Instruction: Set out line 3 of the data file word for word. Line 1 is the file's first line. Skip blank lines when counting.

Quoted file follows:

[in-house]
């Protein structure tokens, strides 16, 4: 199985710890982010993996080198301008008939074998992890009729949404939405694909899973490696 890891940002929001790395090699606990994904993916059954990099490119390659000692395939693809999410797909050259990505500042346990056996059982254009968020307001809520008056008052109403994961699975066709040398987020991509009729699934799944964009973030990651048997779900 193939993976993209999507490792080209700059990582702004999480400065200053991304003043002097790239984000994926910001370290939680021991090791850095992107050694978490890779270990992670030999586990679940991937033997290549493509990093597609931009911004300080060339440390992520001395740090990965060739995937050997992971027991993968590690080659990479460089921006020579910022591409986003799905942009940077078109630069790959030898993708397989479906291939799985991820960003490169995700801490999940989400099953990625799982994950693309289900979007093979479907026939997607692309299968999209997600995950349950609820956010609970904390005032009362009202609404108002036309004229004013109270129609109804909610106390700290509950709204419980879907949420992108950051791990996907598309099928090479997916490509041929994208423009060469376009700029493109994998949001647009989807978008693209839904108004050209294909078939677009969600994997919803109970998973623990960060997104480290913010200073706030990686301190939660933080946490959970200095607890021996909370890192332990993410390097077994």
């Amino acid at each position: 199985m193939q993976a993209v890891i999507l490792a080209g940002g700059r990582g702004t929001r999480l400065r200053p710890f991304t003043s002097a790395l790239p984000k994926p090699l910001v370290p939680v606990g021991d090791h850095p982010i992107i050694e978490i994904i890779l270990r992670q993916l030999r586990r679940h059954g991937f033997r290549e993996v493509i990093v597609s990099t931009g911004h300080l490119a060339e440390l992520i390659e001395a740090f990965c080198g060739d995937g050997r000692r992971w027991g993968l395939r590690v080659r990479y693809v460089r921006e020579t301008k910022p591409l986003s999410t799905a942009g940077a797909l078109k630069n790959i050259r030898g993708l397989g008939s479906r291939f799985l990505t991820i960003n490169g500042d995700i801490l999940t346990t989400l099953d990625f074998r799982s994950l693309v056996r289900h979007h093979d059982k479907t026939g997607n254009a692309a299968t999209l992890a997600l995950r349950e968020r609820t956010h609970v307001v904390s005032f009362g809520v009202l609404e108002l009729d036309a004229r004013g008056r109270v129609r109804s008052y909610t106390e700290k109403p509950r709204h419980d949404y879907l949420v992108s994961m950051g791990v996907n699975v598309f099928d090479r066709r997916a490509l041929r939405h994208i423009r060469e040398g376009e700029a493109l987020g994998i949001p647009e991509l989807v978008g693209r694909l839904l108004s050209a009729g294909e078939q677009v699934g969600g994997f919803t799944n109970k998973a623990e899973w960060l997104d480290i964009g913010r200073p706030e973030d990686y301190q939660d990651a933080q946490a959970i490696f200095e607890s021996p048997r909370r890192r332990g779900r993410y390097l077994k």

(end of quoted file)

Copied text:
């Amino acid at each position: 199985m193939q993976a993209v890891i999507l490792a080209g940002g700059r990582g702004t929001r999480l400065r200053p710890f991304t003043s002097a790395l790239p984000k994926p090699l910001v370290p939680v606990g021991d090791h850095p982010i992107i050694e978490i994904i890779l270990r992670q993916l030999r586990r679940h059954g991937f033997r290549e993996v493509i990093v597609s990099t931009g911004h300080l490119a060339e440390l992520i390659e001395a740090f990965c080198g060739d995937g050997r000692r992971w027991g993968l395939r590690v080659r990479y693809v460089r921006e020579t301008k910022p591409l986003s999410t799905a942009g940077a797909l078109k630069n790959i050259r030898g993708l397989g008939s479906r291939f799985l990505t991820i960003n490169g500042d995700i801490l999940t346990t989400l099953d990625f074998r799982s994950l693309v056996r289900h979007h093979d059982k479907t026939g997607n254009a692309a299968t999209l992890a997600l995950r349950e968020r609820t956010h609970v307001v904390s005032f009362g809520v009202l609404e108002l009729d036309a004229r004013g008056r109270v129609r109804s008052y909610t106390e700290k109403p509950r709204h419980d949404y879907l949420v992108s994961m950051g791990v996907n699975v598309f099928d090479r066709r997916a490509l041929r939405h994208i423009r060469e040398g376009e700029a493109l987020g994998i949001p647009e991509l989807v978008g693209r694909l839904l108004s050209a009729g294909e078939q677009v699934g969600g994997f919803t799944n109970k998973a623990e899973w960060l997104d480290i964009g913010r200073p706030e973030d990686y301190q939660d990651a933080q946490a959970i490696f200095e607890s021996p048997r909370r890192r332990g779900r993410y390097l077994k």